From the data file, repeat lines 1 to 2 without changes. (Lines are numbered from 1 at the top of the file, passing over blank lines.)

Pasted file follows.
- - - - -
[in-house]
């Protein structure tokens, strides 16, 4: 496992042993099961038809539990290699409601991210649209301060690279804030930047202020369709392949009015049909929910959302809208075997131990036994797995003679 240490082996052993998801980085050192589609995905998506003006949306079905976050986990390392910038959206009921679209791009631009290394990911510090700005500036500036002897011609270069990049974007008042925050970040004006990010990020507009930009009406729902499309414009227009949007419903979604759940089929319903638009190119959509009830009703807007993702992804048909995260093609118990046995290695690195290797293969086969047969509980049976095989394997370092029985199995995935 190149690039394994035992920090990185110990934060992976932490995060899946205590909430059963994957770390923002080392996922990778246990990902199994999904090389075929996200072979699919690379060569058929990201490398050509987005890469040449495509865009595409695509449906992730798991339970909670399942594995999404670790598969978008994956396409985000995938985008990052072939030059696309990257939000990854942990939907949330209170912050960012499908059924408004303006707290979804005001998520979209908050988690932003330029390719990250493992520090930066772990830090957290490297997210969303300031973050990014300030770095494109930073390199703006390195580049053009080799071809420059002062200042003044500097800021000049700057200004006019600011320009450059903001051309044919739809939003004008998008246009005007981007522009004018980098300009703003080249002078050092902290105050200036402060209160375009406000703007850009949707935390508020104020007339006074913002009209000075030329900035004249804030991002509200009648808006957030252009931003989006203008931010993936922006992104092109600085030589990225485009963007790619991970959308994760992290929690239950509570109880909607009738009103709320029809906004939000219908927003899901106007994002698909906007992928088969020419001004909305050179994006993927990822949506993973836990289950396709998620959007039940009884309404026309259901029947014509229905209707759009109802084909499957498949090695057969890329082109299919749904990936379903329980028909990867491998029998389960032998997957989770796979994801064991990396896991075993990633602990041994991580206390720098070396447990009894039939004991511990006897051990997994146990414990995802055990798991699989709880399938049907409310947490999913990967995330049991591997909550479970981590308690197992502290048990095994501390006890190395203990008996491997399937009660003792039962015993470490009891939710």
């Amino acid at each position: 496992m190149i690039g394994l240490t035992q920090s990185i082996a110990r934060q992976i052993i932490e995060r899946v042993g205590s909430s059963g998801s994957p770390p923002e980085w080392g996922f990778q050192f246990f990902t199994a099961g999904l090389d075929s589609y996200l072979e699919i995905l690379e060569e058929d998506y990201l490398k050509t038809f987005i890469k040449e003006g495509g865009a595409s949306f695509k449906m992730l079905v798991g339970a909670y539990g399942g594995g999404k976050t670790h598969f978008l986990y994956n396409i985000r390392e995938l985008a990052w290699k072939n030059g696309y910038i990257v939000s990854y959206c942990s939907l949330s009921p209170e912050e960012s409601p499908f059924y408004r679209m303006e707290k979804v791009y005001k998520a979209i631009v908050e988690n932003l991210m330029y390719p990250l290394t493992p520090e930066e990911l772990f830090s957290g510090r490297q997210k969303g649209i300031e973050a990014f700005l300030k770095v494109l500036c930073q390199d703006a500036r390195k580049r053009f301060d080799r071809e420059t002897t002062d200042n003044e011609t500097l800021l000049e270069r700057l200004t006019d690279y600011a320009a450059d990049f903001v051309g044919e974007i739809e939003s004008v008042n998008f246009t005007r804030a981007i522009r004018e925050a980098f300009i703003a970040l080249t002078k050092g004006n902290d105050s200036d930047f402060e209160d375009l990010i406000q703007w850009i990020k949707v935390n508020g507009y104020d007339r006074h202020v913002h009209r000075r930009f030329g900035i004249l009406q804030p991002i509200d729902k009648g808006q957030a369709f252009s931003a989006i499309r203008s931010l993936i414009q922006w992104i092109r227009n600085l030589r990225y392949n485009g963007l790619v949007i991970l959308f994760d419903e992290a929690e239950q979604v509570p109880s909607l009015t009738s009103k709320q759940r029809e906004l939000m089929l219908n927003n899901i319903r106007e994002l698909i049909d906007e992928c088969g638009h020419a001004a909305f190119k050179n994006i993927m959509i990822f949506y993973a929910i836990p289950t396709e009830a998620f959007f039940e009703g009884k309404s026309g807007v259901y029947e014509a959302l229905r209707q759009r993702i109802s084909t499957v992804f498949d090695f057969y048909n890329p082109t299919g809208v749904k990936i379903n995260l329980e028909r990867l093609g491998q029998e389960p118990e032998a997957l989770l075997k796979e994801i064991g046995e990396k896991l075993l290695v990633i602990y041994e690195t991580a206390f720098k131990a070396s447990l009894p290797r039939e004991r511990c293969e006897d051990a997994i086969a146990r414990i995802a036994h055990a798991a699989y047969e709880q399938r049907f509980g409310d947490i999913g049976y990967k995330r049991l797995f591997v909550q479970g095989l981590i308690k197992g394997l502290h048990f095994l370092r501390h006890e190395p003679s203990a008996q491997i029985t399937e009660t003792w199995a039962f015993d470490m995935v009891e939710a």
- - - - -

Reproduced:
[in-house]
């Protein structure tokens, strides 16, 4: 496992042993099961038809539990290699409601991210649209301060690279804030930047202020369709392949009015049909929910959302809208075997131990036994797995003679 240490082996052993998801980085050192589609995905998506003006949306079905976050986990390392910038959206009921679209791009631009290394990911510090700005500036500036002897011609270069990049974007008042925050970040004006990010990020507009930009009406729902499309414009227009949007419903979604759940089929319903638009190119959509009830009703807007993702992804048909995260093609118990046995290695690195290797293969086969047969509980049976095989394997370092029985199995995935 190149690039394994035992920090990185110990934060992976932490995060899946205590909430059963994957770390923002080392996922990778246990990902199994999904090389075929996200072979699919690379060569058929990201490398050509987005890469040449495509865009595409695509449906992730798991339970909670399942594995999404670790598969978008994956396409985000995938985008990052072939030059696309990257939000990854942990939907949330209170912050960012499908059924408004303006707290979804005001998520979209908050988690932003330029390719990250493992520090930066772990830090957290490297997210969303300031973050990014300030770095494109930073390199703006390195580049053009080799071809420059002062200042003044500097800021000049700057200004006019600011320009450059903001051309044919739809939003004008998008246009005007981007522009004018980098300009703003080249002078050092902290105050200036402060209160375009406000703007850009949707935390508020104020007339006074913002009209000075030329900035004249804030991002509200009648808006957030252009931003989006203008931010993936922006992104092109600085030589990225485009963007790619991970959308994760992290929690239950509570109880909607009738009103709320029809906004939000219908927003899901106007994002698909906007992928088969020419001004909305050179994006993927990822949506993973836990289950396709998620959007039940009884309404026309259901029947014509229905209707759009109802084909499957498949090695057969890329082109299919749904990936379903329980028909990867491998029998389960032998997957989770796979994801064991990396896991075993990633602990041994991580206390720098070396447990009894039939004991511990006897051990997994146990414990995802055990798991699989709880399938049907409310947490999913990967995330049991591997909550479970981590308690197992502290048990095994501390006890190395203990008996491997399937009660003792039962015993470490009891939710």